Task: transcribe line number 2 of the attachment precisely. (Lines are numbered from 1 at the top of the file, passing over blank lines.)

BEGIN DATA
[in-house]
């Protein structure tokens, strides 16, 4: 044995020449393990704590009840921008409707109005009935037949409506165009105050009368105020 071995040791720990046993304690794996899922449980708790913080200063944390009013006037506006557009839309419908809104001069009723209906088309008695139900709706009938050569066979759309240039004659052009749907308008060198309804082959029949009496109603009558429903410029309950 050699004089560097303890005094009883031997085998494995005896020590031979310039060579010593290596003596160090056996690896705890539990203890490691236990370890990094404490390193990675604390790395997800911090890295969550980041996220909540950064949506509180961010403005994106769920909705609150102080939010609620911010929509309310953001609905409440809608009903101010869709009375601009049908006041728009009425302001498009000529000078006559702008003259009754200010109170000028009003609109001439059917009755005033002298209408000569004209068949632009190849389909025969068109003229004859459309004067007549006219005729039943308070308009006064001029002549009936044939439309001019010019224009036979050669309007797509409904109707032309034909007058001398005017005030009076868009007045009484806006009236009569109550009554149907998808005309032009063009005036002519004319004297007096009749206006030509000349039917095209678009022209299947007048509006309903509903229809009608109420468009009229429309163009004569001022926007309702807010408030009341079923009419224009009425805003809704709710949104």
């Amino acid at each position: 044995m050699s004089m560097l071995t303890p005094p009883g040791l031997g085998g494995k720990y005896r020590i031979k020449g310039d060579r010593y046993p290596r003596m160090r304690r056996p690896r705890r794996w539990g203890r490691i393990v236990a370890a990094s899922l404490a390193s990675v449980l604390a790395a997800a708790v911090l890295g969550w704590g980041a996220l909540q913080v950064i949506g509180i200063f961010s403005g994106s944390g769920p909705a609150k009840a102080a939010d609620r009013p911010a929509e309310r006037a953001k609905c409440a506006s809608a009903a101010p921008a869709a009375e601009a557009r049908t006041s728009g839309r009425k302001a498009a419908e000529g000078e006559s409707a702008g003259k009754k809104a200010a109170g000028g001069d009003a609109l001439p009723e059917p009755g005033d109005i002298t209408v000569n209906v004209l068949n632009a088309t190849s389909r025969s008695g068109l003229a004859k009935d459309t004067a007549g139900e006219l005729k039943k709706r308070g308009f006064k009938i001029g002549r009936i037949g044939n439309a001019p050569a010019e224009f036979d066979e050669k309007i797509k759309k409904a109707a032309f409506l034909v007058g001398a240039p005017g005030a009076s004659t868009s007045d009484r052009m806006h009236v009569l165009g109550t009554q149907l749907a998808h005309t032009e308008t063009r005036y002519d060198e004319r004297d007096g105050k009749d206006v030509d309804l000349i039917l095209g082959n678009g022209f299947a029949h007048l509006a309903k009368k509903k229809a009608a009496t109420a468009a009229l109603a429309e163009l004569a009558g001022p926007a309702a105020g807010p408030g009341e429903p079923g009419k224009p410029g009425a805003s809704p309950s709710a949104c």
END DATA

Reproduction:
């Protein structure tokens, strides 16, 4: 044995020449393990704590009840921008409707109005009935037949409506165009105050009368105020 071995040791720990046993304690794996899922449980708790913080200063944390009013006037506006557009839309419908809104001069009723209906088309008695139900709706009938050569066979759309240039004659052009749907308008060198309804082959029949009496109603009558429903410029309950 050699004089560097303890005094009883031997085998494995005896020590031979310039060579010593290596003596160090056996690896705890539990203890490691236990370890990094404490390193990675604390790395997800911090890295969550980041996220909540950064949506509180961010403005994106769920909705609150102080939010609620911010929509309310953001609905409440809608009903101010869709009375601009049908006041728009009425302001498009000529000078006559702008003259009754200010109170000028009003609109001439059917009755005033002298209408000569004209068949632009190849389909025969068109003229004859459309004067007549006219005729039943308070308009006064001029002549009936044939439309001019010019224009036979050669309007797509409904109707032309034909007058001398005017005030009076868009007045009484806006009236009569109550009554149907998808005309032009063009005036002519004319004297007096009749206006030509000349039917095209678009022209299947007048509006309903509903229809009608109420468009009229429309163009004569001022926007309702807010408030009341079923009419224009009425805003809704709710949104």